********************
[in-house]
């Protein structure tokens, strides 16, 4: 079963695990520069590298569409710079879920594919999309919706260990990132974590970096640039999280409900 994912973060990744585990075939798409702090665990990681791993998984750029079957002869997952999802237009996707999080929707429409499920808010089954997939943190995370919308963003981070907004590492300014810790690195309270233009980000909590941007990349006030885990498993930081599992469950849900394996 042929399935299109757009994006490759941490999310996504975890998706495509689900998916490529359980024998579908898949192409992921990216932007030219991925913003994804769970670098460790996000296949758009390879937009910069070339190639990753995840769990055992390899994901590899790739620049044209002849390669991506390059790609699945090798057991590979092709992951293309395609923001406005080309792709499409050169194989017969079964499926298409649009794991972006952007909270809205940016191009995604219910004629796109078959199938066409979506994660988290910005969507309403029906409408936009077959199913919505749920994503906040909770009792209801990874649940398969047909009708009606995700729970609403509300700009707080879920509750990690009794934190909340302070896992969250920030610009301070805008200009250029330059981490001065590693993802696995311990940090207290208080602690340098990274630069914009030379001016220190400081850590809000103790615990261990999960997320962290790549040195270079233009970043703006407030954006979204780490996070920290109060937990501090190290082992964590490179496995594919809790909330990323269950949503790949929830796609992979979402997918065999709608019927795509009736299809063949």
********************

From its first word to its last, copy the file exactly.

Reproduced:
[in-house]
């Protein structure tokens, strides 16, 4: 079963695990520069590298569409710079879920594919999309919706260990990132974590970096640039999280409900 994912973060990744585990075939798409702090665990990681791993998984750029079957002869997952999802237009996707999080929707429409499920808010089954997939943190995370919308963003981070907004590492300014810790690195309270233009980000909590941007990349006030885990498993930081599992469950849900394996 042929399935299109757009994006490759941490999310996504975890998706495509689900998916490529359980024998579908898949192409992921990216932007030219991925913003994804769970670098460790996000296949758009390879937009910069070339190639990753995840769990055992390899994901590899790739620049044209002849390669991506390059790609699945090798057991590979092709992951293309395609923001406005080309792709499409050169194989017969079964499926298409649009794991972006952007909270809205940016191009995604219910004629796109078959199938066409979506994660988290910005969507309403029906409408936009077959199913919505749920994503906040909770009792209801990874649940398969047909009708009606995700729970609403509300700009707080879920509750990690009794934190909340302070896992969250920030610009301070805008200009250029330059981490001065590693993802696995311990940090207290208080602690340098990274630069914009030379001016220190400081850590809000103790615990261990999960997320962290790549040195270079233009970043703006407030954006979204780490996070920290109060937990501090190290082992964590490179496995594919809790909330990323269950949503790949929830796609992979979402997918065999709608019927795509009736299809063949």